3D Show of Ghetto Opens in Warsaw
The 48 stereoscopic pictures shown at Warsaw's Fotoplastikon are images of people walking or begging in the streets, street vendors, German troops and the Jewish cemetery. Most of them were taken between 1940, when the ghetto was set up, and 1945, when almost nothing remained of Warsaw's (Poland) Jewish district.
Some of the images are very poignant, like one of a boy searching for lice in his clothes. Ambassador Zvi Rav-Ner said the photos are proof of the immense suffering of the Jews in the ghetto and a warning against nationalist violence.
At the turn of the 19th and early 20th centuries, a Fotoplastikon was a popular device that allowed viewers to watch changing three-dimensional images. The Warsaw Fotoplastikon is unique, in that it is the only one in Poland – and one of the very few in the world – that is still in perfect working condition. Built in the early 20th century, it stands in its original spot (and with only a few breaks due to historical circumstances, it has always been here).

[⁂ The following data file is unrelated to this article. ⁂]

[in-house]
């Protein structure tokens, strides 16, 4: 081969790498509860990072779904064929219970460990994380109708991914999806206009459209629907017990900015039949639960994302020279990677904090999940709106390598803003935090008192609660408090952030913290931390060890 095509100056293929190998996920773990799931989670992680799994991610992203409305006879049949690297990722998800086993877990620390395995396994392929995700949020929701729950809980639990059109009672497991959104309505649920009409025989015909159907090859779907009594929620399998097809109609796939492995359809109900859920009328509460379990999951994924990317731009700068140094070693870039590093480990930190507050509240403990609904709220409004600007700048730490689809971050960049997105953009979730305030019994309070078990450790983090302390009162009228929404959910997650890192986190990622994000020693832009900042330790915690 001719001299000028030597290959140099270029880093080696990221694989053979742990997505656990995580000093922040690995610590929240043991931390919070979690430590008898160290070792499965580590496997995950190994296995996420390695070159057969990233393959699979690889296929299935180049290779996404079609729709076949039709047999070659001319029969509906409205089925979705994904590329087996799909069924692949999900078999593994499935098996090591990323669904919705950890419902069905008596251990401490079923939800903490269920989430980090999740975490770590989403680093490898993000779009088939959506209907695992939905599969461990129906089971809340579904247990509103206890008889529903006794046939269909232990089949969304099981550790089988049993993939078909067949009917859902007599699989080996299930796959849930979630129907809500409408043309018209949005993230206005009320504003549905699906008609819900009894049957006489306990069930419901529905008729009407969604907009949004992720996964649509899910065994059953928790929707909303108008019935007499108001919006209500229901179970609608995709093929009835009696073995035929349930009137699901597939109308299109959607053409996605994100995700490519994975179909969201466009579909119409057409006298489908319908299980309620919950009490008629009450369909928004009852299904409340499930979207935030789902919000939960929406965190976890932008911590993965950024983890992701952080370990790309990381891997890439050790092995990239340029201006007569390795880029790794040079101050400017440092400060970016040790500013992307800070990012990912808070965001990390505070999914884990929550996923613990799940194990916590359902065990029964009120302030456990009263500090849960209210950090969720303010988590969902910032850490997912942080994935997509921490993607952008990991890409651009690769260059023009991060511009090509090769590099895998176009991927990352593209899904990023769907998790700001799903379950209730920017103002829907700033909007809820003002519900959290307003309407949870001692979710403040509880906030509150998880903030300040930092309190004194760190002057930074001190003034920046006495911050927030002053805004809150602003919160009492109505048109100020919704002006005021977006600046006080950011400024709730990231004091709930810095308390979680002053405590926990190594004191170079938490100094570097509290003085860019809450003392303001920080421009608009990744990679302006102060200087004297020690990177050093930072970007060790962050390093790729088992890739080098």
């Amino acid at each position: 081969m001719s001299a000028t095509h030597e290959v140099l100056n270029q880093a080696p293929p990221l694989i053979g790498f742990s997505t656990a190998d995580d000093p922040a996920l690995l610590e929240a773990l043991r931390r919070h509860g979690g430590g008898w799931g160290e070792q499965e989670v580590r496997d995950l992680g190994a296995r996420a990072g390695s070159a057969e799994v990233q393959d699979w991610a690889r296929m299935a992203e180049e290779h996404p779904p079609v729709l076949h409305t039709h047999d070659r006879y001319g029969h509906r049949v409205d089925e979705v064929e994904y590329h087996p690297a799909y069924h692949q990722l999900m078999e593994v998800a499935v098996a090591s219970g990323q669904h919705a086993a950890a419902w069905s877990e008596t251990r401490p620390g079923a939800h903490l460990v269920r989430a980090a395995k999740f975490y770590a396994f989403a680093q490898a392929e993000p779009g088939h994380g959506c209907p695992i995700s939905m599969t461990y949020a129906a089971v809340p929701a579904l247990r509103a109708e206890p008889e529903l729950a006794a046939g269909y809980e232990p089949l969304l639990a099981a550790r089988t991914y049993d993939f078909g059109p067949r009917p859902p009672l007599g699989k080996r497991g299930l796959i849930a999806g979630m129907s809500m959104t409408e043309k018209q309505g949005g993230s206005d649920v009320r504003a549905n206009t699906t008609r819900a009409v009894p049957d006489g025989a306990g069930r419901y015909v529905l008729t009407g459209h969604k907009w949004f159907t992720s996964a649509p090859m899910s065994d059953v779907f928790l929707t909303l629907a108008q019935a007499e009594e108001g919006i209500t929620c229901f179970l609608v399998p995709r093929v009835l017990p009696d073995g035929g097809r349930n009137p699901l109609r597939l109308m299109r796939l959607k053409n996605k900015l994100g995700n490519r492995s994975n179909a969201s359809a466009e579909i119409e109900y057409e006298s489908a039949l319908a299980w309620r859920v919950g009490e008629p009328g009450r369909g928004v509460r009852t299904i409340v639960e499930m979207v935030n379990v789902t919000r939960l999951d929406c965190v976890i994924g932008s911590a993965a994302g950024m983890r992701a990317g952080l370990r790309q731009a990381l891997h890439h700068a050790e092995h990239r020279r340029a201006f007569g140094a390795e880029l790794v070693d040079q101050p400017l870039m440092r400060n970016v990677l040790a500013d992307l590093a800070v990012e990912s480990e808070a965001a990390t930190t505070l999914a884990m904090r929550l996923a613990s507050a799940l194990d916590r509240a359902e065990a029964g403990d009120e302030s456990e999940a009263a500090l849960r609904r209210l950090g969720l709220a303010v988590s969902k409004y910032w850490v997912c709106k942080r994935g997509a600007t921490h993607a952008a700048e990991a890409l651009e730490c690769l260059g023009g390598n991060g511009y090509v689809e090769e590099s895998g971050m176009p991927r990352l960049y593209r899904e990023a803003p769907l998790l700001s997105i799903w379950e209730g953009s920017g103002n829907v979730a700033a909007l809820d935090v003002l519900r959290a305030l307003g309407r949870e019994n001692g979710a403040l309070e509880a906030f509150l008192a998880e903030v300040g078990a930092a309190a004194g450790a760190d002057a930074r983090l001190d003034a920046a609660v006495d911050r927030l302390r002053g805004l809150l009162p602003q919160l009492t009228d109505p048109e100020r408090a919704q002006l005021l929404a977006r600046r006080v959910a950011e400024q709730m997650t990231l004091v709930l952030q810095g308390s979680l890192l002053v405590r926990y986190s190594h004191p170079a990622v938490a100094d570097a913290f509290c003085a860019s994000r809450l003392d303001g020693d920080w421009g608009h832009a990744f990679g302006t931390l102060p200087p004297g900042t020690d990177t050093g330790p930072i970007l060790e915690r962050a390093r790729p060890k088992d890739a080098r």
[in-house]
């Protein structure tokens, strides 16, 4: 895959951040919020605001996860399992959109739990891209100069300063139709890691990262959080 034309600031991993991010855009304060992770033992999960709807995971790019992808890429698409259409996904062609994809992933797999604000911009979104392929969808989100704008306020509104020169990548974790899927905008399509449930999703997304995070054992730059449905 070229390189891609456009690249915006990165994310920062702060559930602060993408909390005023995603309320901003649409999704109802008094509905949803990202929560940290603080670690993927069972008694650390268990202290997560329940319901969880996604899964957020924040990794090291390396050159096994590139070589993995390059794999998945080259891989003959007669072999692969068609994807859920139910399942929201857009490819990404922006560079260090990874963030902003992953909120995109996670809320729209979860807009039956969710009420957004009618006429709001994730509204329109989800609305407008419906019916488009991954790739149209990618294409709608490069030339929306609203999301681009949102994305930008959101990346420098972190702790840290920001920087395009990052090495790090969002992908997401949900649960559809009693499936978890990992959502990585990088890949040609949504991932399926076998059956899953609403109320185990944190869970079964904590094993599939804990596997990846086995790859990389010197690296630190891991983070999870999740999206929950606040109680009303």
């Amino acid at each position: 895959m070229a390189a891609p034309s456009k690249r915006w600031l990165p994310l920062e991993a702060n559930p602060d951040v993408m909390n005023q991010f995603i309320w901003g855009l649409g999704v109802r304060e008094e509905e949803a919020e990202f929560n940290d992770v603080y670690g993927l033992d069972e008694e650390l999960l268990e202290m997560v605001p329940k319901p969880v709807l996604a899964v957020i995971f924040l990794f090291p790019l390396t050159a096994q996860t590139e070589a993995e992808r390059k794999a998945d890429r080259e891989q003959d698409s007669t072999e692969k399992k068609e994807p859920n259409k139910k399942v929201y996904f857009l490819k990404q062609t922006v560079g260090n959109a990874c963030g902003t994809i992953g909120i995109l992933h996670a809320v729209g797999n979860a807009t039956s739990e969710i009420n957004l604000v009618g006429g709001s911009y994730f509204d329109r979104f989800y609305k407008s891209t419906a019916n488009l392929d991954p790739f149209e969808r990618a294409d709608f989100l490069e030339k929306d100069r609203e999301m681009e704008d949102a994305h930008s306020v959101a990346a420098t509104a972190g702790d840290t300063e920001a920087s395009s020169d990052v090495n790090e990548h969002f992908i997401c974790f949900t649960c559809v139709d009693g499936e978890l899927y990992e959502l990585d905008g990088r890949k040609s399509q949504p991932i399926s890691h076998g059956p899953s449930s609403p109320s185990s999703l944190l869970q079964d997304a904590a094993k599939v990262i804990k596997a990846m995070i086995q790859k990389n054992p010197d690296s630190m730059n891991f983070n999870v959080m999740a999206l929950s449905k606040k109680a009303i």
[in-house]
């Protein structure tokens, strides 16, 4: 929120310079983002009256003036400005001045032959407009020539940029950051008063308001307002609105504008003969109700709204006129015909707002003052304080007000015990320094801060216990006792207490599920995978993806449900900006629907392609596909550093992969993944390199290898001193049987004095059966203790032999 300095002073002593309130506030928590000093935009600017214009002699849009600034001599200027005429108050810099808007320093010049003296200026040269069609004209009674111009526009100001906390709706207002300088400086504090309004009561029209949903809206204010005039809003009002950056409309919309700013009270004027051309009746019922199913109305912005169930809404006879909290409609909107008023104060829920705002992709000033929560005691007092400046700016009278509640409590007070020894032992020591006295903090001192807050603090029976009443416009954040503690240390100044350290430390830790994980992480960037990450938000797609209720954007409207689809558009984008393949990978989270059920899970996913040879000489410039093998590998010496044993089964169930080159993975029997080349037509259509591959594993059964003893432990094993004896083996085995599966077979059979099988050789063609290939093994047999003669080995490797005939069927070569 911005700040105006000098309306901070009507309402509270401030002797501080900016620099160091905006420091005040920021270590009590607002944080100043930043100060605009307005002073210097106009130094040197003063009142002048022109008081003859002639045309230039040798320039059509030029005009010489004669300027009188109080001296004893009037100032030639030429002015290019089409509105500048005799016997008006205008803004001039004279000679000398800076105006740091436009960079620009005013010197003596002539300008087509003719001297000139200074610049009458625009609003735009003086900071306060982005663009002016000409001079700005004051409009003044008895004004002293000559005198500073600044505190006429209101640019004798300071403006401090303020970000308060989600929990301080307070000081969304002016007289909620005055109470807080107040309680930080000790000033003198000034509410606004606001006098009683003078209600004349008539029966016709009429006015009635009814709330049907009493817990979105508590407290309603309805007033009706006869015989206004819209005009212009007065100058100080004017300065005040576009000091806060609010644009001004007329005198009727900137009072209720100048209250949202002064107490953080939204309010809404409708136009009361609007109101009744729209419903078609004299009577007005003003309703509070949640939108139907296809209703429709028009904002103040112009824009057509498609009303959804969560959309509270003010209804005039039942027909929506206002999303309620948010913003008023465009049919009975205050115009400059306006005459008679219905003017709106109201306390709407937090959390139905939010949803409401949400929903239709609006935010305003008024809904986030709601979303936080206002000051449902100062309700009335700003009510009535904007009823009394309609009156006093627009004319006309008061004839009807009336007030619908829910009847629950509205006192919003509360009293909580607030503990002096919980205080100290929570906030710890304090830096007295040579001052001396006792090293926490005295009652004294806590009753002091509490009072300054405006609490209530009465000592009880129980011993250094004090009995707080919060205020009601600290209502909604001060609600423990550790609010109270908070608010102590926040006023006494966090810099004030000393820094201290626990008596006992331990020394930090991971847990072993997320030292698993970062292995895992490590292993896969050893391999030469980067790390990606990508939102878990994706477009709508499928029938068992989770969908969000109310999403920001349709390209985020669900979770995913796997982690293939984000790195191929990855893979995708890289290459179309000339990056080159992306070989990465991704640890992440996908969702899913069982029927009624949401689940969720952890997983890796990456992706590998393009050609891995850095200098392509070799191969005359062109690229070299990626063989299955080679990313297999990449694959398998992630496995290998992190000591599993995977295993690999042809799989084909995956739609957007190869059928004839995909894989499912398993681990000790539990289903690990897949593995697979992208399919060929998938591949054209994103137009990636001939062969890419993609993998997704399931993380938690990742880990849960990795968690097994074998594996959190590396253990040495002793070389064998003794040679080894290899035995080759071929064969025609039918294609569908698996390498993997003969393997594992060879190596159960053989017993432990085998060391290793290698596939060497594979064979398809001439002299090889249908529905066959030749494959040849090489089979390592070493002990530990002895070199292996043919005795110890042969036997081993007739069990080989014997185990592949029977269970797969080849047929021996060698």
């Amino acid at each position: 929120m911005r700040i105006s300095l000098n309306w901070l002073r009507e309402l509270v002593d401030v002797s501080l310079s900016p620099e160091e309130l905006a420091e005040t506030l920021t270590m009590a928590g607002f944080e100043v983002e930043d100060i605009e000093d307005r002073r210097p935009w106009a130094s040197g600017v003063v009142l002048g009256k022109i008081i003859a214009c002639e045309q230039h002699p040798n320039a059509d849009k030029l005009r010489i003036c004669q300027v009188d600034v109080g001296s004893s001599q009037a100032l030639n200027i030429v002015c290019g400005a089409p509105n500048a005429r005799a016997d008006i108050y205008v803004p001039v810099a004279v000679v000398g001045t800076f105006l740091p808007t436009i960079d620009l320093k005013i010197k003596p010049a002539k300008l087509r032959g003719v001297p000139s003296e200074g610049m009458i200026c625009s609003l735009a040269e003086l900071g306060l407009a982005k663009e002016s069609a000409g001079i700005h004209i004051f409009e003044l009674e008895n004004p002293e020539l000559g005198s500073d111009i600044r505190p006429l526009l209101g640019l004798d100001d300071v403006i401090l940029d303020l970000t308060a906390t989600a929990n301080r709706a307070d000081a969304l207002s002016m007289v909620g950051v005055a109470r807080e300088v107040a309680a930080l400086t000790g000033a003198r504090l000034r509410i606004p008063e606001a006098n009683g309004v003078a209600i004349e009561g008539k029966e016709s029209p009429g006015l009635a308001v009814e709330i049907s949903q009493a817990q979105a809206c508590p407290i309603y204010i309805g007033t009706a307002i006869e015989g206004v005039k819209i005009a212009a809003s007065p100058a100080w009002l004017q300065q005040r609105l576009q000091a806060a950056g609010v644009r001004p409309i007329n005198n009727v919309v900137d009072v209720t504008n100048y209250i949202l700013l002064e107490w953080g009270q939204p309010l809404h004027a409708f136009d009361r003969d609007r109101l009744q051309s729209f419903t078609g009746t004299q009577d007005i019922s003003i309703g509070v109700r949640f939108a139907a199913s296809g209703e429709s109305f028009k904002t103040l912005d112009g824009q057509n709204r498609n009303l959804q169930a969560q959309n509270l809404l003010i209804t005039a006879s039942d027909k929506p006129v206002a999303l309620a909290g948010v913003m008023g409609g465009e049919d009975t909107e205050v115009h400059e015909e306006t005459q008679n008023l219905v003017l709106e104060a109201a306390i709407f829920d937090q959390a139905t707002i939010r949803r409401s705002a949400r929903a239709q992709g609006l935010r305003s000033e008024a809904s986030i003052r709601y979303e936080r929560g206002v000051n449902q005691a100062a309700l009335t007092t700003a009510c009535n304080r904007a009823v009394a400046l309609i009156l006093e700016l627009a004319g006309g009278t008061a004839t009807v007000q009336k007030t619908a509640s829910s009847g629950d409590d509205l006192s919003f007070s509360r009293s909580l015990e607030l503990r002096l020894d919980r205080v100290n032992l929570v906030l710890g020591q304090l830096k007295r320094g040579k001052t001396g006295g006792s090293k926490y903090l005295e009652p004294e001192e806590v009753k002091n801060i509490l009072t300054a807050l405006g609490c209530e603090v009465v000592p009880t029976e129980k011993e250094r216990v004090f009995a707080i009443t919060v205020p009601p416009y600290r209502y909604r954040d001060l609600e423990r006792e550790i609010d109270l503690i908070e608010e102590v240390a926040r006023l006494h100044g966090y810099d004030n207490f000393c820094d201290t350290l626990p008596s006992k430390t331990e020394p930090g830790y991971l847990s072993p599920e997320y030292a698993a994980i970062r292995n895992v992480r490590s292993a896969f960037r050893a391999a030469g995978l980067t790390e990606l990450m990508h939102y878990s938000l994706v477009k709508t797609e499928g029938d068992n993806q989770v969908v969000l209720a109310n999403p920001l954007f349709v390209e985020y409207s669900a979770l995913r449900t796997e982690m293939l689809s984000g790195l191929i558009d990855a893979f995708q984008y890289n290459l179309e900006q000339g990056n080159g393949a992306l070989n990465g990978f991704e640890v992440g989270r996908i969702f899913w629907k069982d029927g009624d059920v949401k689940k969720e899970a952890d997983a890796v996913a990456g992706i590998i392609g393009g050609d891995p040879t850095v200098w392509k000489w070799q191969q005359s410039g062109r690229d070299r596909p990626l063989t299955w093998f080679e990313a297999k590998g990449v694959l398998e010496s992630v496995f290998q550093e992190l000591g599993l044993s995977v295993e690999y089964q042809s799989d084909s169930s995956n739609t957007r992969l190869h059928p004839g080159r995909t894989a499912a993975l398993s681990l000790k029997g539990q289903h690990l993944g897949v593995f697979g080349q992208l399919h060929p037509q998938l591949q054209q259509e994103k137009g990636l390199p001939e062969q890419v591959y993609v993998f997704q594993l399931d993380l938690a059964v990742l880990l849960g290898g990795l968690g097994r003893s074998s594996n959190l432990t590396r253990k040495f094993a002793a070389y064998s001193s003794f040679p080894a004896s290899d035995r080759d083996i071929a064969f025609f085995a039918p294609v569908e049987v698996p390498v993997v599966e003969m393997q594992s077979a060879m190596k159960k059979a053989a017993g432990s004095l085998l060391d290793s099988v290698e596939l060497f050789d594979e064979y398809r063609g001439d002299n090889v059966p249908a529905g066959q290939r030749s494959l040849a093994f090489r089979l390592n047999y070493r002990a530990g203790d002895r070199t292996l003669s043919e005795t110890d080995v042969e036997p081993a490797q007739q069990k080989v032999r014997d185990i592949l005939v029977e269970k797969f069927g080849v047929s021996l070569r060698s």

More than 3,000 original photographs are displayed. Since 2008, the device is now under supervision of the Warsaw Uprising Museum (Muzeum Powstania Warszawskiego, web site in Polish language). It is considered by many to be an integral part of the Warsaw identity.
The exhibition is open from 10:00 to 18:00 except on Monday. Free on Sunday; otherwise tickets are available for 4 PLN (1.25$).